The player is given multiple poison tags. If (s)he successfully poisons a character, (s)he gives the victim one of these poison tags, as per normal poison rules. (If the player runs out of poison tags, (s)he may not used this benefit until such time as (s)he is able to get more poison tags from logistics.)

Possession. The creature may take control of another's physical form (similar effect to puppetmaster, but the possessor is actually controlling the body, and some benefits or abilities may carry over).

Regenerating health. Normal concussion damage resets after ten minutes in a non-combat situation, like fatigue. Creatures with this advantage will also heal from almost any other wound (such as broken or severed limbs), although the length of time this takes will vary based both upon the wound and the creature in question. Creatures with regenerating health are never considered dying, even at negative health. Generally only a killing blow will stop the regeneration, although some creatures may not regenerate from a particular type of damage, such as a troll not regenerating from fire damage.

Semi-corporeal. Semi-corporeal creatures may affect the physical world, but may not in turn be affected by anything other than either silver or iron (one or the other, not both). A semi-corporeal creature will usually appear solid, and may not be recognized as being semi-corporeal unless someone comes into physical contact with it (touching, hitting with weapon, etc.) -- and even then, if struck with a weapon type which affects it, it is not necessarily apparent that the creature is not solid. There may be instances where a creature is obviously semi-corporeal (transparent or translucent), in which case the player of that creature will notify those around of this fact.

Transform to (whatever). The creature is capable of transforming to a particular other creature type.

Unwholesome touch. The creature is able to re-open empathically healed wounds. This ability is activated by touching the target (it need only be for a moment). It may be used in battle via the weaponless combat ability, but will only apply at the end of the battle, as per poisons.

This ability also allows the creature to completely drain an empathic healer of all his or her health points, using the same channel which the healer has learned to open for healing.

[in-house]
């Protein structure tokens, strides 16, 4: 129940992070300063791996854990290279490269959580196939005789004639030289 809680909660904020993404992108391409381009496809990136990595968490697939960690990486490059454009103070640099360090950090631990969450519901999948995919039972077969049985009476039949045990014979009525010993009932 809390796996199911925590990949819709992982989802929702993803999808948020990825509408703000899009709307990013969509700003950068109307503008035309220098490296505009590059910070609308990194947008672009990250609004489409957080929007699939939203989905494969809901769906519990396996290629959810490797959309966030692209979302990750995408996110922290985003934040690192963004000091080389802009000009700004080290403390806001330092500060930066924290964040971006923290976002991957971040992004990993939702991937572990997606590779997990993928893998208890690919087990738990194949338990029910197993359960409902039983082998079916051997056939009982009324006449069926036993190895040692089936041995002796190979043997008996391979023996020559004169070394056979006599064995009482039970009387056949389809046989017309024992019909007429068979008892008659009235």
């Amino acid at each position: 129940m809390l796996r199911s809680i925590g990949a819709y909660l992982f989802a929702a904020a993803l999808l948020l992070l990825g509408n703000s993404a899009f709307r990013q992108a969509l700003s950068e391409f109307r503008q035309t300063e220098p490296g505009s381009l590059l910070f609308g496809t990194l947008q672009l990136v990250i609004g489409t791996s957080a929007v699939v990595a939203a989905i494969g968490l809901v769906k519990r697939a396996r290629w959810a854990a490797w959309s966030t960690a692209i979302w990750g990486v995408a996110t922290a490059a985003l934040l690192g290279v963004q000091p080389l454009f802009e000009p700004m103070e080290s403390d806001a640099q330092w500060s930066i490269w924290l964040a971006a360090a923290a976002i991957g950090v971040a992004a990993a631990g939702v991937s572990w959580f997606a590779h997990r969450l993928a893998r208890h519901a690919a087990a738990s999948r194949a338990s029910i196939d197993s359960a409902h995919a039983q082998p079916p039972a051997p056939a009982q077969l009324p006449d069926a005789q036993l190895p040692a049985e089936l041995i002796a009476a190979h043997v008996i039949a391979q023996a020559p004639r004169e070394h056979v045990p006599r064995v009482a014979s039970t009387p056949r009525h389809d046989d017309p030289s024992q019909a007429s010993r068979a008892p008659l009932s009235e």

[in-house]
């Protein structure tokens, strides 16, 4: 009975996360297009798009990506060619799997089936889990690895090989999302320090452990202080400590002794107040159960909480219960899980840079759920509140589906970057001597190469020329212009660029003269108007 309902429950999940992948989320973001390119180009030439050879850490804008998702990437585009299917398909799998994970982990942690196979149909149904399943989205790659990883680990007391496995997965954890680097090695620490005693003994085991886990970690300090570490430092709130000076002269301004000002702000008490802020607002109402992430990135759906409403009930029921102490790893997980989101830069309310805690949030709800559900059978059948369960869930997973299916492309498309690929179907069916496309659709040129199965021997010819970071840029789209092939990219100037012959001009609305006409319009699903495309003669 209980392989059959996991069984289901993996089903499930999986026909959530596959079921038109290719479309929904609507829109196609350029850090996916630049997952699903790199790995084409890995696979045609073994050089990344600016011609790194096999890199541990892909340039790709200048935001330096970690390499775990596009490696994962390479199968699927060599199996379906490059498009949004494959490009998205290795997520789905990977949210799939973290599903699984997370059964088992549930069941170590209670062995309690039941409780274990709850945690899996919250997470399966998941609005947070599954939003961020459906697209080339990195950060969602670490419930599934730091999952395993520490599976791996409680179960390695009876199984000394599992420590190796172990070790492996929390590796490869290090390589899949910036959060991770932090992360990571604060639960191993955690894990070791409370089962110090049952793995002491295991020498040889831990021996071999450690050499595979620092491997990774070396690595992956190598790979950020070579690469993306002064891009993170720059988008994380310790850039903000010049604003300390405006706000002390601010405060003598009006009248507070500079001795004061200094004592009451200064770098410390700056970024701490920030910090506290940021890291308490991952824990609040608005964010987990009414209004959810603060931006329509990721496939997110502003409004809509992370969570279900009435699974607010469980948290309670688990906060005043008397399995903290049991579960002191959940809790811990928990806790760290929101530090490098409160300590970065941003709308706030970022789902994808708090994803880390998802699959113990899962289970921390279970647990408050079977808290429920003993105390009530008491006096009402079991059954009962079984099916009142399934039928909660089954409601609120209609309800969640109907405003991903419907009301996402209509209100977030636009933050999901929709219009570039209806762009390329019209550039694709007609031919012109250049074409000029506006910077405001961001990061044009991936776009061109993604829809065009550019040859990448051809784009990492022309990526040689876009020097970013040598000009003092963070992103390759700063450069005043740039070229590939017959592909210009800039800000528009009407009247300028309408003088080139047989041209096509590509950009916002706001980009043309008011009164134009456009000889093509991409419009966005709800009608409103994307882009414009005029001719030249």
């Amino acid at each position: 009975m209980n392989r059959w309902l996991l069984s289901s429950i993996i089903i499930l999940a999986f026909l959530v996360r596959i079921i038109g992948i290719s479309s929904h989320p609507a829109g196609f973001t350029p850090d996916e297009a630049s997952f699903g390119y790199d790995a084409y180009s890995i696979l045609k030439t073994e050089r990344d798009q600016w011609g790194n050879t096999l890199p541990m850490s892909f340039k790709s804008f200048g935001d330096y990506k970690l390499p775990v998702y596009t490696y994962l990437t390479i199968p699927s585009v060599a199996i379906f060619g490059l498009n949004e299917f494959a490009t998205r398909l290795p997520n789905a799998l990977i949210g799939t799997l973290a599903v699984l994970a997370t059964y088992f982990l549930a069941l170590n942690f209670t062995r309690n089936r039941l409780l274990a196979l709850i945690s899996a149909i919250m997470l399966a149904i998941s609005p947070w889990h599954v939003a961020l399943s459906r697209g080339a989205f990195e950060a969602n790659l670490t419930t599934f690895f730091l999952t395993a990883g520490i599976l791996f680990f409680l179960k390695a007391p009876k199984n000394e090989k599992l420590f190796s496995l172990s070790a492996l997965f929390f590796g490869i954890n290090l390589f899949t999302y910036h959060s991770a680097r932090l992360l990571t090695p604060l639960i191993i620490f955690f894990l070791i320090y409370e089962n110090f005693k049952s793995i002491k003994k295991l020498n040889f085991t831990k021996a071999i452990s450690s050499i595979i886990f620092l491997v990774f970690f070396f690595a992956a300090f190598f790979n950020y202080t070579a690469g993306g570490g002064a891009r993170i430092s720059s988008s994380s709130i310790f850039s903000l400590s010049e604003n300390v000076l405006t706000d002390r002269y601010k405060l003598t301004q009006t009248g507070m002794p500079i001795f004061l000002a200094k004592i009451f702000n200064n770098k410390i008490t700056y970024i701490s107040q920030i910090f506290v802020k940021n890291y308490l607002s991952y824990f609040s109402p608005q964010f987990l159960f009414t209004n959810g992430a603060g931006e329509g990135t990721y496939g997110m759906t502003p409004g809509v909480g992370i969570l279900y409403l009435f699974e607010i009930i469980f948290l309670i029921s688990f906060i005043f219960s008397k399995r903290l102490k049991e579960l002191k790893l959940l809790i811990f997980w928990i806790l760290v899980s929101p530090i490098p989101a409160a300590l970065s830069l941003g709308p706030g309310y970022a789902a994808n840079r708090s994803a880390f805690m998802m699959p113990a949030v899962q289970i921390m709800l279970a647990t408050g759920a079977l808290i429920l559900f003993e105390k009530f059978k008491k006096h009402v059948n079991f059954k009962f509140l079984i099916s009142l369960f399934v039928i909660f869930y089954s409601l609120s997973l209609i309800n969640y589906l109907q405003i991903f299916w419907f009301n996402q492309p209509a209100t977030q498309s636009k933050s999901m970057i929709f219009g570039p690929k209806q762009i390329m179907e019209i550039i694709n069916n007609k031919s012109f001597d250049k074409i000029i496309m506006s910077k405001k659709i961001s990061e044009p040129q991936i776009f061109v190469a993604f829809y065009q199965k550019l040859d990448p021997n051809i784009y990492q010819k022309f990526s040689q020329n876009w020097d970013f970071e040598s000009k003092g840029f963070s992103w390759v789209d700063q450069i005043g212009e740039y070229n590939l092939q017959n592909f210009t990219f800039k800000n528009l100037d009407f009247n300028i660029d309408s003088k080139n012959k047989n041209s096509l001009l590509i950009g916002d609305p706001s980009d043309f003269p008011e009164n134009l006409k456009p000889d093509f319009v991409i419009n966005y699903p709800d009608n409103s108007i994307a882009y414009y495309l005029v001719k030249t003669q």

This ability is most common among undead or demons.

Special. Anything else.

Sample Disadvantages

Affected by (material). Double damage from specified weapon material before armor reduction.

Avoid (garlic, wolvesbane, etc.). Must avoid contact with the specified thing, as the object causes discomfort when seen. If the object does touch a creature with this disadvantage, (s)he will scream out in pain, the object burning into his/her flesh.

Boundaries. Creature may not leave/cross a set area. Ghosts that must stay in the house where they died, vampyres who cannot cross running water, demons which may not enter a sanctified area, etc.

Can't heal empathically. Cannot be healed by empathic healing.

Can't heal naturally. Cannot be healed by first aid/chirurgery, and/or gain health back overnight through rest.

Controlled. Another creature or class of creatures has puppetmaster style control over the character. (For example, a ghoul is controlled by the vampyre who made him/her a ghoul.)

Dementia. Discuss with the GM.

Dependent. Cannot remain away from (x) too long, or will weaken and/or die. The length of time which a particular type of creature may remain away from the source of its dependency before dying is determined by the GM, and may range from several minutes to several days. The weakening effect in the meantime might be represented by loss of certain special powers/benefits, actual loss of health points or whatever else the GM deems appropriate, and may occur immediately or gradually. Dryads must remain near their trees/in a wooded area, vampyres must return to their coffins/burial ground, etc.

Exorcised. The rituals of banishment or seal away will drive the creature away and from this plane. Banishment drives an other planar creature back to its home plane; different creatures are banished for varying lengths -- anywhere from a fortnight and a day to a season and a day to year and a day to a century and a day, etc. Seal away keeps an other planar creature trapped indefinitely, until it is freed. When a creature has been exorcised, it may not return or be summoned or otherwise forced back to this plane during the length of its exile.

Frenzy against [x]. This is similar to the berserker benefit, but imparts only the disadvantages; the character receives no bonus to damage. A character with this disadvantage must attack the subject of the frenzy disadvantage ("living creatures," "whomever caused the health/fatigue loss to the character," "anyone in the immediate vicinity when the character is wounded," "frenzy against humans who don't show proper respect," etc.).

Hurt by sunlight. The creature is turned to stone or dust when exposed to sunlight. This effect may be reversible -- a gargoyle might turn to stone when exposed to the first rays of dawn, but revert to normal at night.

Weakened by sunlight. The creature is weakened in regards to what abilities it may use while exposed to the sun.

     level of weakness:
     severely wounded    direct sunlight
     heavily wounded     indirect sunlight
     moderately wounded  in shade
     lightly wounded     pre-dawn or twilight

The weakness is only for when the character is outdoors or inside a building which is poorly sheltered from the light. Weather conditions may or may not affect this, GM's discretion (for example, (s)he may decide that the weakness is not applicable or is lessened in stormy or overcast weather).

This weakness affects even creatures with an ignore wounds benefit or ability.